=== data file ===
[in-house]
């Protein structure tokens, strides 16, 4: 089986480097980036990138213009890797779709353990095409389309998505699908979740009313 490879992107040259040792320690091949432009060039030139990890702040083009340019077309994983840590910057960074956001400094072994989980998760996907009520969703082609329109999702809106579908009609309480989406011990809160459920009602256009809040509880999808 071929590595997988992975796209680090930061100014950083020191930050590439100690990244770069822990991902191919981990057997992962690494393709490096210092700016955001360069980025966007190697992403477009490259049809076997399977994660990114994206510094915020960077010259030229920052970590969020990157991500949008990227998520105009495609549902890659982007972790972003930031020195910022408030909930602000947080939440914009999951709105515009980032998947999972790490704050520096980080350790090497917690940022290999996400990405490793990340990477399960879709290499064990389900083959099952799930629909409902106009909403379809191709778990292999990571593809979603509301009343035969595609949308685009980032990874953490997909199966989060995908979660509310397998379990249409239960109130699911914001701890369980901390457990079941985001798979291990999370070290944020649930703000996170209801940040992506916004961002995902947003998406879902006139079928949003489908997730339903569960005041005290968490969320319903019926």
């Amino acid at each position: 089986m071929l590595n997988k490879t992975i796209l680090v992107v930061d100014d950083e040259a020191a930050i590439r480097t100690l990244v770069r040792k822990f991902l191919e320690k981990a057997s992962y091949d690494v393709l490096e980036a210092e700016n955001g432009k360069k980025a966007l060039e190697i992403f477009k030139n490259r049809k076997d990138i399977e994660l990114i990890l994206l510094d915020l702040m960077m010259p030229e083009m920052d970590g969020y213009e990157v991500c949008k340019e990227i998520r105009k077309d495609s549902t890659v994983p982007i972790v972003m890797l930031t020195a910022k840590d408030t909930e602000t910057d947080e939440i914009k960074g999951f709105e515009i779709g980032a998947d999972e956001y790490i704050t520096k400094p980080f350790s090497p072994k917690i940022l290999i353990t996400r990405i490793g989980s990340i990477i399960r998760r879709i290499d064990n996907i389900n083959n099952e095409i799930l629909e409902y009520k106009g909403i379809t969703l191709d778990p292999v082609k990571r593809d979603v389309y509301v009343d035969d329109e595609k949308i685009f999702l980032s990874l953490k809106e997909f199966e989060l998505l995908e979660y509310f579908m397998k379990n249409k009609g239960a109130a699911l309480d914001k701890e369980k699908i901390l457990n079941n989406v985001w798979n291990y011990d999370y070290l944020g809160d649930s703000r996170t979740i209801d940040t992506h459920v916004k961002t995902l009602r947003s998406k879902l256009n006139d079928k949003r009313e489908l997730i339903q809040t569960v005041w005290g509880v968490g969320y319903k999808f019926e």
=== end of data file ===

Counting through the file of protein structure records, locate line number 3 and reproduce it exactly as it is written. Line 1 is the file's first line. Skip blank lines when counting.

């Amino acid at each position: 089986m071929l590595n997988k490879t992975i796209l680090v992107v930061d100014d950083e040259a020191a930050i590439r480097t100690l990244v770069r040792k822990f991902l191919e320690k981990a057997s992962y091949d690494v393709l490096e980036a210092e700016n955001g432009k360069k980025a966007l060039e190697i992403f477009k030139n490259r049809k076997d990138i399977e994660l990114i990890l994206l510094d915020l702040m960077m010259p030229e083009m920052d970590g969020y213009e990157v991500c949008k340019e990227i998520r105009k077309d495609s549902t890659v994983p982007i972790v972003m890797l930031t020195a910022k840590d408030t909930e602000t910057d947080e939440i914009k960074g999951f709105e515009i779709g980032a998947d999972e956001y790490i704050t520096k400094p980080f350790s090497p072994k917690i940022l290999i353990t996400r990405i490793g989980s990340i990477i399960r998760r879709i290499d064990n996907i389900n083959n099952e095409i799930l629909e409902y009520k106009g909403i379809t969703l191709d778990p292999v082609k990571r593809d979603v389309y509301v009343d035969d329109e595609k949308i685009f999702l980032s990874l953490k809106e997909f199966e989060l998505l995908e979660y509310f579908m397998k379990n249409k009609g239960a109130a699911l309480d914001k701890e369980k699908i901390l457990n079941n989406v985001w798979n291990y011990d999370y070290l944020g809160d649930s703000r996170t979740i209801d940040t992506h459920v916004k961002t995902l009602r947003s998406k879902l256009n006139d079928k949003r009313e489908l997730i339903q809040t569960v005041w005290g509880v968490g969320y319903k999808f019926e």